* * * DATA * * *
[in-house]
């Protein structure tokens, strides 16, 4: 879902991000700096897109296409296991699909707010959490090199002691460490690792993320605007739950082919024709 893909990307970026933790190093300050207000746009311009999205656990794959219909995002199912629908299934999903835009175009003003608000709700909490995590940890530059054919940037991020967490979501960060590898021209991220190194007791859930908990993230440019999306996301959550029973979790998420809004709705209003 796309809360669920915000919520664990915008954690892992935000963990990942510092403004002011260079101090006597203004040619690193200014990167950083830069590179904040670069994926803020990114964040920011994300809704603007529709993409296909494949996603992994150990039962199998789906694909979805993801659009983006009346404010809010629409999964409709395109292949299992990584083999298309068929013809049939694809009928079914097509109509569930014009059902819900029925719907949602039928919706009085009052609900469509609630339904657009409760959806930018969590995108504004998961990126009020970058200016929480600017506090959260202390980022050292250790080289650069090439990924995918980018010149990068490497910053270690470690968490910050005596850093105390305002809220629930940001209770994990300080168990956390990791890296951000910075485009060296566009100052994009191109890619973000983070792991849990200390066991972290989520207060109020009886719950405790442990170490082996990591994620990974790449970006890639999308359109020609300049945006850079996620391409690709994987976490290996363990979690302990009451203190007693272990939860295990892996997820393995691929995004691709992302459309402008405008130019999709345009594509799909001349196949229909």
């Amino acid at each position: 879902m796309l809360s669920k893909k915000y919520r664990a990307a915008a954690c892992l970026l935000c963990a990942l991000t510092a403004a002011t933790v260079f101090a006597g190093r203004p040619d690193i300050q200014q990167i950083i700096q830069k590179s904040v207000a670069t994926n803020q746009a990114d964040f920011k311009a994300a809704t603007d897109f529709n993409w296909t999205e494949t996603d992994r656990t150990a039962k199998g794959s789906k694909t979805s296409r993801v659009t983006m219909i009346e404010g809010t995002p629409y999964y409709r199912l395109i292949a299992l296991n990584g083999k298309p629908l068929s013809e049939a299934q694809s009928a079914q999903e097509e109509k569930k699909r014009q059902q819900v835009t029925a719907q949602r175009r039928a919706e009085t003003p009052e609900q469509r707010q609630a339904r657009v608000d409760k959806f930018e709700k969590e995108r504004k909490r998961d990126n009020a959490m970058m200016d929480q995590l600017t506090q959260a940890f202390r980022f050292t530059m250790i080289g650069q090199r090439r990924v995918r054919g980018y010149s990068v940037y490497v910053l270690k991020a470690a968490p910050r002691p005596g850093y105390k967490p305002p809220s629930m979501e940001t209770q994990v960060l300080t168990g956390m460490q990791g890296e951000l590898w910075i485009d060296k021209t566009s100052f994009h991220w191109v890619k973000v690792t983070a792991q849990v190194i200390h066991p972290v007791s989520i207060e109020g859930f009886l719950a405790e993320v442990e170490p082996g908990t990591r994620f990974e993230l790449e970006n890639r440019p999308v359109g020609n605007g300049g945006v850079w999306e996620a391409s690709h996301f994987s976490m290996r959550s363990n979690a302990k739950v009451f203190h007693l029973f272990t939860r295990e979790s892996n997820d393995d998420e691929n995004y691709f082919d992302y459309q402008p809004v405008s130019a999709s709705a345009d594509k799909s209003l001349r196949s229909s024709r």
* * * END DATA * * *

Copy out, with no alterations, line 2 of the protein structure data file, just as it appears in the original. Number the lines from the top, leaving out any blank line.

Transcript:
């Protein structure tokens, strides 16, 4: 879902991000700096897109296409296991699909707010959490090199002691460490690792993320605007739950082919024709 893909990307970026933790190093300050207000746009311009999205656990794959219909995002199912629908299934999903835009175009003003608000709700909490995590940890530059054919940037991020967490979501960060590898021209991220190194007791859930908990993230440019999306996301959550029973979790998420809004709705209003 796309809360669920915000919520664990915008954690892992935000963990990942510092403004002011260079101090006597203004040619690193200014990167950083830069590179904040670069994926803020990114964040920011994300809704603007529709993409296909494949996603992994150990039962199998789906694909979805993801659009983006009346404010809010629409999964409709395109292949299992990584083999298309068929013809049939694809009928079914097509109509569930014009059902819900029925719907949602039928919706009085009052609900469509609630339904657009409760959806930018969590995108504004998961990126009020970058200016929480600017506090959260202390980022050292250790080289650069090439990924995918980018010149990068490497910053270690470690968490910050005596850093105390305002809220629930940001209770994990300080168990956390990791890296951000910075485009060296566009100052994009191109890619973000983070792991849990200390066991972290989520207060109020009886719950405790442990170490082996990591994620990974790449970006890639999308359109020609300049945006850079996620391409690709994987976490290996363990979690302990009451203190007693272990939860295990892996997820393995691929995004691709992302459309402008405008130019999709345009594509799909001349196949229909």